Pretreatment Hb (g/dL) ≤ 14/> 14 19/11 9/30 0.001 5.76 (2.01–16.48) 0.001
RPI4 (%) ≤ 0.9/> 0.9 15/15 6/33 0.002 5.50 (1.78–16.97) 0.003
Pretreatment HCV RNA (log10 IU/mL) ≤ 6.0/> 6.0 16/14 11/28 0.034
Sex: male/female 11/19 27/12 0.007

CI = confidence interval; CSA = clinically significant anemia; Hb = hemoglobin; HCV = hepatitis C virus; non-CSA = without CSA; OR = odds ratio; RPI4 = reticulocyte production index at Week 4.

Discussion

Chronic HCV patients receiving PegIFN combination therapy may develop moderate to severe anemia, with mean HB decreases of 2.5 g/dL and 3.7 g/dL in clinical trials of PegIFN alfa-2b [1] and PegIFN alfa-2a [2] , respectively. Several clinical factors have been reported to be predictive of anemia during antiviral therapy, such as age, female sex, pretreatment platelet count, and pretreatment Hb level [8] ; [9] ; [10]  ;  [11] . Furthermore, an Hb drop of > 1.5 g/dL [12] or > 2 g/dL [13] ; [14]  ;  [15] at Week 2 of combination therapy was reported to be useful in early prediction of severe anemia. However, in a recent study by Hu et al [16] , older age, high baseline Hb concentration, high HCV RNA level, and low estimated glomerular infiltration rate and low platelet count were independent predictors of significant decline of Hb levels. In the current study, several factors were found to be significantly different between the CSA and non-CSA groups. Patient age of ≥ 60 years (OR = 2.94, p  = 0.033), pretreatment Hb level of < 14 g/dL (OR = 5.76, p  = 0.001), and RPI of < 0.9% at Week 4 (OR = 5.50, p  = 0.003) were independent significant factors for CSA during combination treatment. Our study demonstrated that RPI at Week 4 can be regarded as a reliable factor associated with CSA during combination therapy.

Reticulocytes are immature red blood cells that have been recently released from the bone marrow. Reticulocyte count should be adjusted to yield an RPI to provide an estimate of erythropoiesis efficiency and productivity of bone marrow [6] . If the RPI is < 2% in the face of established anemia, a defect in erythroid marrow proliferation or maturation must be present [6] . In the current study, those who developed CSA during PegIFN combination therapy had a significantly lower RPI at Week 4, as compared with those who did not develop CSA. A significantly lower RPI at Week 12 was also noted in those who developed CSA at later than Week 12, as compared with those who did not develop CSA. Furthermore, when comparing the values of RPI at baseline and Week 4, a significant difference existed in patients who developed CSA. Those patients who never developed CSA did not show a significant difference between values of RPI at baseline and Week 4. Furthermore, it is worth noting that values of RPI over time in patients with CSA were all < 2% (Table 3 ), which is suggestive of insufficient erythroid marrow proliferation in the face of anemia [6] . These findings suggested that those who experienced CSA during PegIFN combination therapy had a significantly lower erythroid marrow response to treatment-related anemia. Based on this novel finding, we hypothesize that the bone marrow suppression effect of PegIFN might play a predominant role in contributing to anemia in patients with CSA. Moreover, the finding of insufficient erythroid marrow response in the CSA group might support the observation of a previous study. In an observational study conducted by Balan et al [17] , all subgroups of HCV-infected patients receiving PegIFN combination therapy had diminished endogenous EPO response. The authors concluded that treatment-induced anemia of PegIFN combination therapy may be attributable to suboptimal erythropoietic response and bone marrow suppression [17] .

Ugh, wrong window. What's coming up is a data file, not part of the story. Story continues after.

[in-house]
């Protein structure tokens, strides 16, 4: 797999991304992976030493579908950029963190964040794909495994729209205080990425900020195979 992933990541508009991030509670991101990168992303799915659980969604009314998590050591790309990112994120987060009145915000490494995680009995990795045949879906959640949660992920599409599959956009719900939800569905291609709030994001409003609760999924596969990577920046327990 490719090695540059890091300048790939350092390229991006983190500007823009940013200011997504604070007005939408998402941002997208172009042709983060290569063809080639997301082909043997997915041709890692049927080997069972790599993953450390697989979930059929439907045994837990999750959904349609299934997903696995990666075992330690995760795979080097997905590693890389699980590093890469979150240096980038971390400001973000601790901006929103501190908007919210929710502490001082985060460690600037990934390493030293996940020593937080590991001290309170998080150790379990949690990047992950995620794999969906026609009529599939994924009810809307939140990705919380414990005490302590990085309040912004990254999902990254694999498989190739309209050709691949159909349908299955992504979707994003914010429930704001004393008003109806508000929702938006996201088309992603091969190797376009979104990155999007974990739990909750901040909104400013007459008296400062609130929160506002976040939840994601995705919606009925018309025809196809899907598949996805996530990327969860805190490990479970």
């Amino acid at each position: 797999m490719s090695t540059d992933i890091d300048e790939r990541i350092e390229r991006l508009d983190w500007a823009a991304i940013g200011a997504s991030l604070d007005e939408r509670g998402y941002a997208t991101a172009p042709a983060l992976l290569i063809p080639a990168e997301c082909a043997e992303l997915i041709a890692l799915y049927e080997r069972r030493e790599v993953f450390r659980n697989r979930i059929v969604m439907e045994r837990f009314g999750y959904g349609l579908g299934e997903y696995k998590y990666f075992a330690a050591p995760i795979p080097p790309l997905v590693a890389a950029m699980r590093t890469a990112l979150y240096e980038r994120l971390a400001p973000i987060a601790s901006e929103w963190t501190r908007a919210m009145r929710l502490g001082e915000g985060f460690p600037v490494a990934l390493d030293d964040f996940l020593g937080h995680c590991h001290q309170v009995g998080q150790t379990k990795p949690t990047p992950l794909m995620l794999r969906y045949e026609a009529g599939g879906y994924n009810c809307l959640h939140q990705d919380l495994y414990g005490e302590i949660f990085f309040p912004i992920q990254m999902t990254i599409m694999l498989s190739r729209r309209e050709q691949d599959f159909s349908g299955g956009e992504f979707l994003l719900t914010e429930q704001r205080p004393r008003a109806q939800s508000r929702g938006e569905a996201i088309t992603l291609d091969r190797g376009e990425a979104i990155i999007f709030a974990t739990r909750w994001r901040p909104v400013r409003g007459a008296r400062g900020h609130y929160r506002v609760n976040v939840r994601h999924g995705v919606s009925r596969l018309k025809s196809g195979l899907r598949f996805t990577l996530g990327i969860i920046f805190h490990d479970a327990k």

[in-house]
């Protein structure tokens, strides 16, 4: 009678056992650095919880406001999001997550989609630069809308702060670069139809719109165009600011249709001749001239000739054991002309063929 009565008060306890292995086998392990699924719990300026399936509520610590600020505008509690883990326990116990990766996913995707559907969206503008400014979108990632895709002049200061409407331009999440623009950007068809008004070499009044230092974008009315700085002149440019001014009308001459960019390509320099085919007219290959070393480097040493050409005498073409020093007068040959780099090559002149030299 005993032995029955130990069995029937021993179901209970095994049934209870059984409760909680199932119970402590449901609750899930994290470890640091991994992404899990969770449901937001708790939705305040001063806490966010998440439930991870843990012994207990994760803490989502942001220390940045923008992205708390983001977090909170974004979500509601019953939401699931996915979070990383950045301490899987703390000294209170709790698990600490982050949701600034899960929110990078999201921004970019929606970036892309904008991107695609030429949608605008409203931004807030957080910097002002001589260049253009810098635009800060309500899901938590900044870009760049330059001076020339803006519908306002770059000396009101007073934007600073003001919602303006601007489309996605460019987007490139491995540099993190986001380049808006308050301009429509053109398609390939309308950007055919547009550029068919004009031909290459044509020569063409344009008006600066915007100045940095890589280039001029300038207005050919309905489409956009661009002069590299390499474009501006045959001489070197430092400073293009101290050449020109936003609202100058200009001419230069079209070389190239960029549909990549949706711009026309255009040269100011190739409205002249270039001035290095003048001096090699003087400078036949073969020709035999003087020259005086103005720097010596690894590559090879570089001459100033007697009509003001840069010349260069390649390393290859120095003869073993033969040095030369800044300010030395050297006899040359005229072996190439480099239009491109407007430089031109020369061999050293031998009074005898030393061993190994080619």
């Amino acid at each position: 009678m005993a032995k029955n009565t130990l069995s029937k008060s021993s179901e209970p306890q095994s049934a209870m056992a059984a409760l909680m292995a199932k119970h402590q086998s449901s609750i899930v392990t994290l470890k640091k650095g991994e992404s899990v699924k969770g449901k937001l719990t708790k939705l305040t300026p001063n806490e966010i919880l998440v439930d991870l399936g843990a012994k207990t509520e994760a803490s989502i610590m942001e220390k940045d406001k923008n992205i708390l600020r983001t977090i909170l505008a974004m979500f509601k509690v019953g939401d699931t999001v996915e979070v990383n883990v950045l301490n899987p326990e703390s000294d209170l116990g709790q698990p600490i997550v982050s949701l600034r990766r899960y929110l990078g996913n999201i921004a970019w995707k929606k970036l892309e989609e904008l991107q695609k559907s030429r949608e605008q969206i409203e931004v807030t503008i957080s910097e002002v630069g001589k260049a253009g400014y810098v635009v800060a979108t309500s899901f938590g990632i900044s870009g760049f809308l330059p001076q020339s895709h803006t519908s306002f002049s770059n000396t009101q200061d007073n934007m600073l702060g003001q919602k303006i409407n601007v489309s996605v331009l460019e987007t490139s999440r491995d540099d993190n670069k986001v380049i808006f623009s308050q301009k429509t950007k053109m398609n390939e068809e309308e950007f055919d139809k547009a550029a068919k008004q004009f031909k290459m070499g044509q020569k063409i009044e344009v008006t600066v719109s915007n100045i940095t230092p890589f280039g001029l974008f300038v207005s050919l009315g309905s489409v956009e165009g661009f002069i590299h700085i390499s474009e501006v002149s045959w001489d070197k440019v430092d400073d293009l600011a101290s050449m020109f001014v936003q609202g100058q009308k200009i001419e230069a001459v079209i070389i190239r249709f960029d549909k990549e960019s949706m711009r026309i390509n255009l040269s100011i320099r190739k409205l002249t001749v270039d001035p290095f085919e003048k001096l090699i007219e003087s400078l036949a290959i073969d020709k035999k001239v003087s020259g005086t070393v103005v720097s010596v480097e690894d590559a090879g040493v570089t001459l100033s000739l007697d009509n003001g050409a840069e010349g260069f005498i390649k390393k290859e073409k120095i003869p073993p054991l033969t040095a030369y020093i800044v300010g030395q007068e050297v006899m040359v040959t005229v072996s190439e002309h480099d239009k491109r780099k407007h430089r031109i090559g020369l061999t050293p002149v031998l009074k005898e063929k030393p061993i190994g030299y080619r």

The current study has several limitations. First, RPI at Week 4 was found to be a significant predictor in this study. However, more time points may be needed to elucidate the best time point of using RPI in predicting CSA during combination treatment. Second, development of anemia in patients receiving PegIFN combination therapy is generally considered to be a “mixed” effect of ribavirin-induced hemolysis [4] and/or interferon-induced bone marrow suppression [4]  ;  [5] . In the current study, markers of hemolysis, such as haptoglobin and lactate dehydrogenase were not checked. Although a significant effect of bone marrow suppression was observed during PegIFN combination therapy, the effect of ribavirin-induced hemolysis in the course of treatment remained unknown. Further prospective studies may be needed to elucidate the distinct roles of PegIFN and ribavirin in the development of treatment-related anemia.

In conclusion, our study showed that patient age of 60 years or more, pretreatment Hb level of < 14 g/dL, and RPI of < 0.9% at Week 4 were independent significant factors associated with CSA during PegIFN combination treatment. Patients who experienced CSA during PegIFN combination therapy had an insufficient erythroid marrow response to treatment-related anemia. The bone marrow suppression effect of PegIFN might play an important role in contributing to treatment-related anemia in patients with CSA.

Conflicts of interest

All authors declare no conflicts of interest.

References